Latinos make up about 20 percent of the voting electorate in Nevada and is a key voting bloc needed to win the state.
But Leo Murrieta, the Nevada director for the immigrant and workers’ rights organization Make the Road Action, was quoted Monday saying presidential candidates who visit Nevada aren’t spending enough time in the Latino community nor are they listening to their specific issues.
“We’ve seen the typical fly-ins to come and take pictures with popular Dreamers and go to eat tacos or whatever,” Murrieta told Politico in a report published Monday. “But the reality is that very few of the campaigns have had substantive conversations with any Latinx communities around issues like health care, education, criminal justice reform, and worker justice.”
Nevada is the third state in line for voting on the Democratic nominee — the first in the West — making it an important grab for candidates.
Nearly all 24 candidates have visited the state since the beginning of the year. However, The Hill reported only seven of the candidates have hired paid staff in Nevada. Not all of them have hired Latino outreach coordinators. “This all feels last minute to me,” Murrieta told Nevada Current Monday.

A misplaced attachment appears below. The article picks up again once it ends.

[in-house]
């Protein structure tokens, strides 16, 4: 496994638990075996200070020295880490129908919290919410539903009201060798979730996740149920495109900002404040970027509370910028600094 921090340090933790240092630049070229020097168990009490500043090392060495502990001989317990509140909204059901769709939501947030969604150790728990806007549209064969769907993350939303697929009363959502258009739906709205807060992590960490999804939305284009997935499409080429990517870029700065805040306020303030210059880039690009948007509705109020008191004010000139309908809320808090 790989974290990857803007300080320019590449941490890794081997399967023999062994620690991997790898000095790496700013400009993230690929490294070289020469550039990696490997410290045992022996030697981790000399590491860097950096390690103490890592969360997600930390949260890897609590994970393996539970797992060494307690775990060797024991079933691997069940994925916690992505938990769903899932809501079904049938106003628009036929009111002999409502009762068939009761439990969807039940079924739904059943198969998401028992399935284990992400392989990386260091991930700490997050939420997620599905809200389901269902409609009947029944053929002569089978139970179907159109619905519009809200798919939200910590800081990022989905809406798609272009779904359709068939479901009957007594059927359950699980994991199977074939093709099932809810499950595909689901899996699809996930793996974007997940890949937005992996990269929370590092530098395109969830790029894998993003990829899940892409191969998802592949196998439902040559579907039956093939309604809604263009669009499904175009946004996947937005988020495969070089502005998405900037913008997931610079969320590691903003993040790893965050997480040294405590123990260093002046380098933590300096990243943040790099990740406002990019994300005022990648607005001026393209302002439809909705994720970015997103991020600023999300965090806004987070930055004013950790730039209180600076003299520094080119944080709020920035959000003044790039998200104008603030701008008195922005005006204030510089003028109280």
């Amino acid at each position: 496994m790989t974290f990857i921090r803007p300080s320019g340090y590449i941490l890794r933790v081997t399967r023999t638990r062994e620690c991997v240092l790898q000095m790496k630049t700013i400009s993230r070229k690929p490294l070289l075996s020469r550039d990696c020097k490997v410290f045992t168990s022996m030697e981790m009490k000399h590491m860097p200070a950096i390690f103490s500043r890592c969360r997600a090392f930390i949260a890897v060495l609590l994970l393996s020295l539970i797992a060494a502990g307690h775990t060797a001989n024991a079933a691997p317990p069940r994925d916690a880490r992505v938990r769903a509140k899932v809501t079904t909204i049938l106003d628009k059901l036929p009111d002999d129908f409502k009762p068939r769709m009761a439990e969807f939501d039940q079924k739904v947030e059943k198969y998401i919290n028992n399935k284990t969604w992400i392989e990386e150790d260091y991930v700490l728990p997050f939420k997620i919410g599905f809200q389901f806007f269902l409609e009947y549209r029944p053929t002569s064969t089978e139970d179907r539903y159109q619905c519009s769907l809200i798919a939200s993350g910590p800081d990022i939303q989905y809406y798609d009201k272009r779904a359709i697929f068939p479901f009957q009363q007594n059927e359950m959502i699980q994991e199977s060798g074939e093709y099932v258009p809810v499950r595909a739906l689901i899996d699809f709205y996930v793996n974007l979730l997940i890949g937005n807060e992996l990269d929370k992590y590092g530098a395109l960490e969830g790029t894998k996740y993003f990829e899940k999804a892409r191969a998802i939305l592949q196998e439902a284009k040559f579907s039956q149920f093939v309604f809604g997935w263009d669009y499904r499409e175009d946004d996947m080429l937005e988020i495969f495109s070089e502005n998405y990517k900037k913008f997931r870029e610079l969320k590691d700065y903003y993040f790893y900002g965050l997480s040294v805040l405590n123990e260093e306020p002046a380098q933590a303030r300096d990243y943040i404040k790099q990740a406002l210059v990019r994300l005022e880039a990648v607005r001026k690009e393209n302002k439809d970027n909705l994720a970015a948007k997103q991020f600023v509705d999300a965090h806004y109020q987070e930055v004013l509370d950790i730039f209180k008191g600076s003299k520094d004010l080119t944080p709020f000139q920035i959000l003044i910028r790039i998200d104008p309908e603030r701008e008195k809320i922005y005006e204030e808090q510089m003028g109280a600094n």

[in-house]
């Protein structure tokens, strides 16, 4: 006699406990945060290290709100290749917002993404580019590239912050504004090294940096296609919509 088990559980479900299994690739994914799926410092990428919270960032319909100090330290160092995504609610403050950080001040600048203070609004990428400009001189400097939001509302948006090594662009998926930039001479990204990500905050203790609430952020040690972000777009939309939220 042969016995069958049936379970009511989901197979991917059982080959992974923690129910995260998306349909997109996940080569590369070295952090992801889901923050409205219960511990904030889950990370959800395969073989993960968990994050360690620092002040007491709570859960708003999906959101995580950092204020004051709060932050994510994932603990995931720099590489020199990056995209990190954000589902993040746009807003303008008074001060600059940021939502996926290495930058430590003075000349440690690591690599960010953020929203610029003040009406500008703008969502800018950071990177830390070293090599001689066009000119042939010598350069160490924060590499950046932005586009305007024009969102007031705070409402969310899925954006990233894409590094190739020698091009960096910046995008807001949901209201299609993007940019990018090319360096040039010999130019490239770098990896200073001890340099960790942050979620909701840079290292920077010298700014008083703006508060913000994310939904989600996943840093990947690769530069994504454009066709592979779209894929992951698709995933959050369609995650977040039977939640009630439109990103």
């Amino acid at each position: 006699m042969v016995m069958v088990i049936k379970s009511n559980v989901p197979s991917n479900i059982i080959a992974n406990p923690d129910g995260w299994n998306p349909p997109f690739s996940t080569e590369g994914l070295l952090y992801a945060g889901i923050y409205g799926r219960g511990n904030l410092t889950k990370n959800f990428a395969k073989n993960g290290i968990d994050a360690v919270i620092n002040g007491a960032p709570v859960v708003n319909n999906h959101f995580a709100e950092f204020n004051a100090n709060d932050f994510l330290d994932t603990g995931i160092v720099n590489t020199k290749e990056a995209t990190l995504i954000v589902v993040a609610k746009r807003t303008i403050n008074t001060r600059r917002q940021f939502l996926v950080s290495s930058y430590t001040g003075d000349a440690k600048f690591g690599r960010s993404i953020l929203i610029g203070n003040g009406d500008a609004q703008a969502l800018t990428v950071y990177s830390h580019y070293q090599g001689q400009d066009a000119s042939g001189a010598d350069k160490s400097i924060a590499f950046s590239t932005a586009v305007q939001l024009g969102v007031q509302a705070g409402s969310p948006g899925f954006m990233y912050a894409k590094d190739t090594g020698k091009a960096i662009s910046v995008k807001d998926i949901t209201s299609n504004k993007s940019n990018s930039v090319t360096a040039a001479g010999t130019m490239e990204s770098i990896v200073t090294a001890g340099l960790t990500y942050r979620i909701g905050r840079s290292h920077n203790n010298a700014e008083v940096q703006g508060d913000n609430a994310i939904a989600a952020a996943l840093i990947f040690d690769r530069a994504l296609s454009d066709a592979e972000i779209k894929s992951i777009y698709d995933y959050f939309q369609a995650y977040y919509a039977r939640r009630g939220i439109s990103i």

Some campaigns, he added, are making the decision to put first or second campaign offices in East Las Vegas, which has a large Hispanic population. “It’s a good trajectory and shows campaigns might be taking Latinx communities seriously.”
However, that’s not the only element needed to earn the vote of the Latino community. Murrieta said it’s also about making a case for how their policy proposals will improve the lives of Latino voters.
“Saying basic things about immigration isn’t going to gain you the Latino vote,” he added. “Saying ‘I don’t support separating families at the border’ is a litmus test for humanity. It shouldn’t be a litmus test for a candidate running for office.”